The Philadelphia 76ers finally have talented roster ready to play, but Ben Simmons‘ debut puts Dario Saric‘s starting power forward role in question. Will “The Homie” find himself starting or carving out a sixth man role?
Joel Embiid stole the spotlight to start the season, and improvements to players like T.J. McConnell and Timothe Luwawu-Cabarrot drew headlines as the year wrapped up. However, the most promising and influential season came from Dario Saric, who was robbed of Rookie of the Year not too long ago. The roster as currently constructed puts into question what the starting lineup will look like once opening night rolls around, including whether or not Saric will be out there for tip-off.
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For some, it seems comical to leave Saric out of the starting lineup. His first season in the NBA showcased plenty of talent and passing instincts on which he would build on in year two. Brett Brown offered continuous praise to his power forward, and he developed a strong fan base within Philly.
The possibility that he would not start grew after the trade for Fultz. Throughout the 2016-2017 season, Coach Brown reiterated his vision that for the upcoming season, Ben Simmons would be the starting point guard for the Philadelphia 76ers. With his unique mobility and ability to facilitate an offense, the near 7 feet tall Simmons would fill the one spot instead of the four.
With Fultz now likely to be slotted at point, the question lingers whether Simmons and Saric at the three and four would compliment or clash with each other. Playing both together adds playmaking potential to the lineup and a lethal fast break. Either player (as well as Fultz) could bring the ball up, forcing the defense to stay on their feet with three talented passers on the court.
Unfortunately, neither of the two talented players are good shooters yet. Spacing the floor is a necessity to maximize the skillset of Simmons and Embiid. Saric shot barely over 31 percent from three this year according to ESPN, well below the league average. Embiid player very well last year with Ilyasova beside him, who stretched the defense so Embiid had full room in the post to overpower his opponent.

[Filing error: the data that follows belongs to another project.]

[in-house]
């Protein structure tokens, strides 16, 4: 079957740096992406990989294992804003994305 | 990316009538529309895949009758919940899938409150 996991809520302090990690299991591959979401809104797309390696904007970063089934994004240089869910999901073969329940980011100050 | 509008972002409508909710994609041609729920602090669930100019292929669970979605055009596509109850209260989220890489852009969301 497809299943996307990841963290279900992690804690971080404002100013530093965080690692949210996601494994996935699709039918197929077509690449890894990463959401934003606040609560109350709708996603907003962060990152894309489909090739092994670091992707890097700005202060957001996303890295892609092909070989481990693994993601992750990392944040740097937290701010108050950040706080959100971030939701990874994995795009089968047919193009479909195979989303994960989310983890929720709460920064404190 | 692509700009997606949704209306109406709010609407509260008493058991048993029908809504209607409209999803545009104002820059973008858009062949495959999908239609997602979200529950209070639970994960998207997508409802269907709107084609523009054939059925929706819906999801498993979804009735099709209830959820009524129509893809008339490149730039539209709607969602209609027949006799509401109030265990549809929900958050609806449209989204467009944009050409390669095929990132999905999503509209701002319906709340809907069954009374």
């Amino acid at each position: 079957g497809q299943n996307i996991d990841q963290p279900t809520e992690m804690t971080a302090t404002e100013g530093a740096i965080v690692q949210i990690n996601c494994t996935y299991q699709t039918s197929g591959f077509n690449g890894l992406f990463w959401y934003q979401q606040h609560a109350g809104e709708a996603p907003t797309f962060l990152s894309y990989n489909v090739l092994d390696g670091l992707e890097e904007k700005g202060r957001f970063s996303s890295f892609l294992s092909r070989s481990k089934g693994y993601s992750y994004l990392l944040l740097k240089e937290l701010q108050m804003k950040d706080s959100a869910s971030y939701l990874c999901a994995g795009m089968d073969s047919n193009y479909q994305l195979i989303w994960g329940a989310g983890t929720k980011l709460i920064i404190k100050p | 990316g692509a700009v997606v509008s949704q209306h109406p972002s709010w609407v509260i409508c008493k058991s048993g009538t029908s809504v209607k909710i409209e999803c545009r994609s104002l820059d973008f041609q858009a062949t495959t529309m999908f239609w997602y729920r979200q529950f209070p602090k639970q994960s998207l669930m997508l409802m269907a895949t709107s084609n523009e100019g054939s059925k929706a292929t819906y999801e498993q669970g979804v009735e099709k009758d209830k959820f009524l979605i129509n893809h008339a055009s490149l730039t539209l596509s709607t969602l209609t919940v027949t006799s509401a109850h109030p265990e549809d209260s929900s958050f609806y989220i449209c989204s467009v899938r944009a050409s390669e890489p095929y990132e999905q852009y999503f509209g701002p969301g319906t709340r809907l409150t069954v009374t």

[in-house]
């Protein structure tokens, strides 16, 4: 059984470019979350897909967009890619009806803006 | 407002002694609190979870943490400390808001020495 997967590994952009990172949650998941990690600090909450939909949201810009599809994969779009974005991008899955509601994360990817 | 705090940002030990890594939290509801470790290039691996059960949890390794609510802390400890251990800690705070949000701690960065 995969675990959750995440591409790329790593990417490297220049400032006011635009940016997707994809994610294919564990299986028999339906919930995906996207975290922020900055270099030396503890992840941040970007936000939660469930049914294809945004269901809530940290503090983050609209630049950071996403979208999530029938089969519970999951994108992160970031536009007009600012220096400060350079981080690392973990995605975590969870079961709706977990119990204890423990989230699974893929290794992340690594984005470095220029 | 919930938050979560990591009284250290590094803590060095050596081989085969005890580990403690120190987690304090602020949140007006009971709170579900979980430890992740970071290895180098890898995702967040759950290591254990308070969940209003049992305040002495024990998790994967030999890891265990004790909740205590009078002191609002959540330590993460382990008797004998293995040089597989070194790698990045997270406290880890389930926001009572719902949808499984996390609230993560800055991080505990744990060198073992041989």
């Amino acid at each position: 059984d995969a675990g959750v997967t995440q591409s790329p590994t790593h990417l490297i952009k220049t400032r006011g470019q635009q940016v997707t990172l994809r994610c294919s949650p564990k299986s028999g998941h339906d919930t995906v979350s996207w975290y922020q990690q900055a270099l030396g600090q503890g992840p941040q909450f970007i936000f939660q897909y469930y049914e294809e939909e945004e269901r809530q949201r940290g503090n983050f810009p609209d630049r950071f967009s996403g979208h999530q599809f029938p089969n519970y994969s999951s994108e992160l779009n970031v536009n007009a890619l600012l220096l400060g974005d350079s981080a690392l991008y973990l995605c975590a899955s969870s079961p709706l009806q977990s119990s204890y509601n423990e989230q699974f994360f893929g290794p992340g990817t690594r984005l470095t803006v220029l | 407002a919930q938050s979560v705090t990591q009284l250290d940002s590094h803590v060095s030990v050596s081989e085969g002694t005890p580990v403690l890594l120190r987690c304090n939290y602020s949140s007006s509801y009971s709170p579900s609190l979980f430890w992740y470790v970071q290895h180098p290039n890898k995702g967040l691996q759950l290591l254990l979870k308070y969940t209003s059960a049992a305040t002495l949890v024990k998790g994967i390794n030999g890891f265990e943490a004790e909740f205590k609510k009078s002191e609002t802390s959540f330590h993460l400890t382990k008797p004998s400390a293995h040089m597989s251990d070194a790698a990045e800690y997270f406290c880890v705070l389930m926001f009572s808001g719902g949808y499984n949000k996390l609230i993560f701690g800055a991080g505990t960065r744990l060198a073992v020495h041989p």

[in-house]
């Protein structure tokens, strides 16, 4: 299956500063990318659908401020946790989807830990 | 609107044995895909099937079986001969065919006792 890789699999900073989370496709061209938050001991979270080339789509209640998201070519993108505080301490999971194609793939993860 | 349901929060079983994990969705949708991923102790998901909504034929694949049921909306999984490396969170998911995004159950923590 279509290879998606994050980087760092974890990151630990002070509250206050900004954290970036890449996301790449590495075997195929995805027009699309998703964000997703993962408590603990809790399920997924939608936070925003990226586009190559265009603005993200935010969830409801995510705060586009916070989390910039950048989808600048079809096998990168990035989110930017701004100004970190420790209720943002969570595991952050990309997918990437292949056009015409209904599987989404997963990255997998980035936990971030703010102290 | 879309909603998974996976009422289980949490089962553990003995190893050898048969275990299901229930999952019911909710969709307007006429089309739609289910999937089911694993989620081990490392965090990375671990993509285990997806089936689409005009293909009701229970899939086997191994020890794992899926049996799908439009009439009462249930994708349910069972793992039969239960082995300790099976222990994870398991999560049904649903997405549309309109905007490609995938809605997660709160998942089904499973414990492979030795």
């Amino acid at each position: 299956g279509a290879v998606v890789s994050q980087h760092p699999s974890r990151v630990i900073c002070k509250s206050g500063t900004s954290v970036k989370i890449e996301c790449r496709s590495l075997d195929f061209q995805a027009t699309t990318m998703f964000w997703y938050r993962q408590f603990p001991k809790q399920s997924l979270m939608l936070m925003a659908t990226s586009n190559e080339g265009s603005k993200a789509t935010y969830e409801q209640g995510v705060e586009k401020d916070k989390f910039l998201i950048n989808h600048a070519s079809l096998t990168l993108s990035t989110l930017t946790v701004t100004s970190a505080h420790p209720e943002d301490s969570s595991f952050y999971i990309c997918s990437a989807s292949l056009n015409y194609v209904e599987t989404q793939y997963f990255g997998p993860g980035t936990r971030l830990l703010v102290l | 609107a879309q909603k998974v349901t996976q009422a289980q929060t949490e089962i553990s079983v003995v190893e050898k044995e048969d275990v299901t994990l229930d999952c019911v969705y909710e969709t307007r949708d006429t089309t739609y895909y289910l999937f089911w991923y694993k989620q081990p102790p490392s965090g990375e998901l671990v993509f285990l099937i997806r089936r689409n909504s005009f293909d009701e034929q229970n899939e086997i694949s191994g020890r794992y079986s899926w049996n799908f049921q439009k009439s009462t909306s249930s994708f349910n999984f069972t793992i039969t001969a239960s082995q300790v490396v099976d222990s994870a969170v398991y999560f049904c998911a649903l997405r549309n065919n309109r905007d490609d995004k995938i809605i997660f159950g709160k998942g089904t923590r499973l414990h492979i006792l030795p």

Saric is beloved among Philadelphia 76ers fans, but Simmons is the more valuable prospect. If he is best slotted at four in order to load the wing with shooters and defenders, I see the team leaning towards having Dario come off the bench. All effort should go towards pairing up the Fultz, Simmons, and Embiid trio with whatever players compliment them best.
It is important to understand that placing Dario Saric as the sixth man is not a detriment to the player he is. In fact, it may represent just how much Brett Brown trusts him. Brown came from a Spurs organization that kept Manu out of the starting lineup, which in no way hurt his image or career. By establishing himself as a player Pop could trust, Ginobili had a greater impact coming off the bench and leading the second unit against players not as talented as himself.
Brett Brown may envision a similar future for Saric. He speaks extremely highly of the power forward, praising his hard work and determination. In leaving Saric out of the starting lineup, Brown provides the team with an extremely talented player capable of holding his own as a weapon off the bench, plus someone he can rely on to make the right play when others are struggling.
When opening night is upon us, the best player on the Philadelphia 76ers from the previous year may not be on the court for tip-off. Even though playing Simmons at the three and Saric at the four fills the court with playmakers, the team may find Simmons is best suited at power forward, moving Saric to the bench. If this does happen, Sixers fans should not be disappointed, with Brett Brown now having weapons to use off the bench. No matter when he is on the court, Saric will carve out a role as a hard-working playmaker on which the team can depend upon.